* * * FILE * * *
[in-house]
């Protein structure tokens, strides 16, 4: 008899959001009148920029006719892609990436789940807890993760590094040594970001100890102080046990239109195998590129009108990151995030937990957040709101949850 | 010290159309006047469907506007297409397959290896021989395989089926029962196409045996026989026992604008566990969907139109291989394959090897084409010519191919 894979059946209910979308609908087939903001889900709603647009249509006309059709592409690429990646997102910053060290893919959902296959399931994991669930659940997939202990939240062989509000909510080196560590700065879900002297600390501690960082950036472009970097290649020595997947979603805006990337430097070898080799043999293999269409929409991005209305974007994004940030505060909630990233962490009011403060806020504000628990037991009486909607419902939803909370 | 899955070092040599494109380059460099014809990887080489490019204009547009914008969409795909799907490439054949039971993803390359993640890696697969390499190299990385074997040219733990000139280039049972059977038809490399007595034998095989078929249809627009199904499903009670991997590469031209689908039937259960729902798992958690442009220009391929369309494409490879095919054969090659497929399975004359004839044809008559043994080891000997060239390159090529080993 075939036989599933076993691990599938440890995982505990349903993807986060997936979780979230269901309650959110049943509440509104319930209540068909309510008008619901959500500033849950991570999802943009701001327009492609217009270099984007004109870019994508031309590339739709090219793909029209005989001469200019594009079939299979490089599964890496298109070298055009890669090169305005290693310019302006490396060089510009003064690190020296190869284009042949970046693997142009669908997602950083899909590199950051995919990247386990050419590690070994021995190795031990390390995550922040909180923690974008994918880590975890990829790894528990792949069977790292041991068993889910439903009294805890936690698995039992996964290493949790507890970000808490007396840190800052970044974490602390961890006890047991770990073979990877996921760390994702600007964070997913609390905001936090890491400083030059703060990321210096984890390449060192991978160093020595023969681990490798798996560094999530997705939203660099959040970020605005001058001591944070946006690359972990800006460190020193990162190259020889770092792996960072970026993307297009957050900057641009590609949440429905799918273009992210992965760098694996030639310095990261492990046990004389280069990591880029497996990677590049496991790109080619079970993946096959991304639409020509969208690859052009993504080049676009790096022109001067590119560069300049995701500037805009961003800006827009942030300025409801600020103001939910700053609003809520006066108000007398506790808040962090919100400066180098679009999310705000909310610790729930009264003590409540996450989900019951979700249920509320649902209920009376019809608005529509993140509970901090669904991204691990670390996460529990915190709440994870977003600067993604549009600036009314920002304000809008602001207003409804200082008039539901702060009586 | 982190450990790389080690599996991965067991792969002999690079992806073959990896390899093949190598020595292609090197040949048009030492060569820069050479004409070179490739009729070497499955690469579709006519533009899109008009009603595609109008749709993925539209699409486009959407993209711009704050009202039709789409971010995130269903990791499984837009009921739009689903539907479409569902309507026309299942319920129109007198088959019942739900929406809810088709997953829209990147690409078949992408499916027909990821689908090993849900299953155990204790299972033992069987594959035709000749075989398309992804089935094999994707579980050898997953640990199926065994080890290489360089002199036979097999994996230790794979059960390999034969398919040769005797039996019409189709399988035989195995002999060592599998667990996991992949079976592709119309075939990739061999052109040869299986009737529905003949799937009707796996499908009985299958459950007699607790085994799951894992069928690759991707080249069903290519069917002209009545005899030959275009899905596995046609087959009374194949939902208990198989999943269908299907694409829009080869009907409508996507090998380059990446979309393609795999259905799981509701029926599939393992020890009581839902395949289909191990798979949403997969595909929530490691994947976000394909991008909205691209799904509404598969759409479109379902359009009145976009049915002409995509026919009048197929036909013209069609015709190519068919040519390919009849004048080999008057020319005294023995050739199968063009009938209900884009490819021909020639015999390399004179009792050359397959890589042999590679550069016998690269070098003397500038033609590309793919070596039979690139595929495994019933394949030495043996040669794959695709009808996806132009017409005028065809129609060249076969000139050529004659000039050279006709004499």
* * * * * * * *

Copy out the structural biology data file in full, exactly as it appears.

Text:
[in-house]
């Protein structure tokens, strides 16, 4: 008899959001009148920029006719892609990436789940807890993760590094040594970001100890102080046990239109195998590129009108990151995030937990957040709101949850 | 010290159309006047469907506007297409397959290896021989395989089926029962196409045996026989026992604008566990969907139109291989394959090897084409010519191919 894979059946209910979308609908087939903001889900709603647009249509006309059709592409690429990646997102910053060290893919959902296959399931994991669930659940997939202990939240062989509000909510080196560590700065879900002297600390501690960082950036472009970097290649020595997947979603805006990337430097070898080799043999293999269409929409991005209305974007994004940030505060909630990233962490009011403060806020504000628990037991009486909607419902939803909370 | 899955070092040599494109380059460099014809990887080489490019204009547009914008969409795909799907490439054949039971993803390359993640890696697969390499190299990385074997040219733990000139280039049972059977038809490399007595034998095989078929249809627009199904499903009670991997590469031209689908039937259960729902798992958690442009220009391929369309494409490879095919054969090659497929399975004359004839044809008559043994080891000997060239390159090529080993 075939036989599933076993691990599938440890995982505990349903993807986060997936979780979230269901309650959110049943509440509104319930209540068909309510008008619901959500500033849950991570999802943009701001327009492609217009270099984007004109870019994508031309590339739709090219793909029209005989001469200019594009079939299979490089599964890496298109070298055009890669090169305005290693310019302006490396060089510009003064690190020296190869284009042949970046693997142009669908997602950083899909590199950051995919990247386990050419590690070994021995190795031990390390995550922040909180923690974008994918880590975890990829790894528990792949069977790292041991068993889910439903009294805890936690698995039992996964290493949790507890970000808490007396840190800052970044974490602390961890006890047991770990073979990877996921760390994702600007964070997913609390905001936090890491400083030059703060990321210096984890390449060192991978160093020595023969681990490798798996560094999530997705939203660099959040970020605005001058001591944070946006690359972990800006460190020193990162190259020889770092792996960072970026993307297009957050900057641009590609949440429905799918273009992210992965760098694996030639310095990261492990046990004389280069990591880029497996990677590049496991790109080619079970993946096959991304639409020509969208690859052009993504080049676009790096022109001067590119560069300049995701500037805009961003800006827009942030300025409801600020103001939910700053609003809520006066108000007398506790808040962090919100400066180098679009999310705000909310610790729930009264003590409540996450989900019951979700249920509320649902209920009376019809608005529509993140509970901090669904991204691990670390996460529990915190709440994870977003600067993604549009600036009314920002304000809008602001207003409804200082008039539901702060009586 | 982190450990790389080690599996991965067991792969002999690079992806073959990896390899093949190598020595292609090197040949048009030492060569820069050479004409070179490739009729070497499955690469579709006519533009899109008009009603595609109008749709993925539209699409486009959407993209711009704050009202039709789409971010995130269903990791499984837009009921739009689903539907479409569902309507026309299942319920129109007198088959019942739900929406809810088709997953829209990147690409078949992408499916027909990821689908090993849900299953155990204790299972033992069987594959035709000749075989398309992804089935094999994707579980050898997953640990199926065994080890290489360089002199036979097999994996230790794979059960390999034969398919040769005797039996019409189709399988035989195995002999060592599998667990996991992949079976592709119309075939990739061999052109040869299986009737529905003949799937009707796996499908009985299958459950007699607790085994799951894992069928690759991707080249069903290519069917002209009545005899030959275009899905596995046609087959009374194949939902208990198989999943269908299907694409829009080869009907409508996507090998380059990446979309393609795999259905799981509701029926599939393992020890009581839902395949289909191990798979949403997969595909929530490691994947976000394909991008909205691209799904509404598969759409479109379902359009009145976009049915002409995509026919009048197929036909013209069609015709190519068919040519390919009849004048080999008057020319005294023995050739199968063009009938209900884009490819021909020639015999390399004179009792050359397959890589042999590679550069016998690269070098003397500038033609590309793919070596039979690139595929495994019933394949030495043996040669794959695709009808996806132009017409005028065809129609060249076969000139050529004659000039050279006709004499």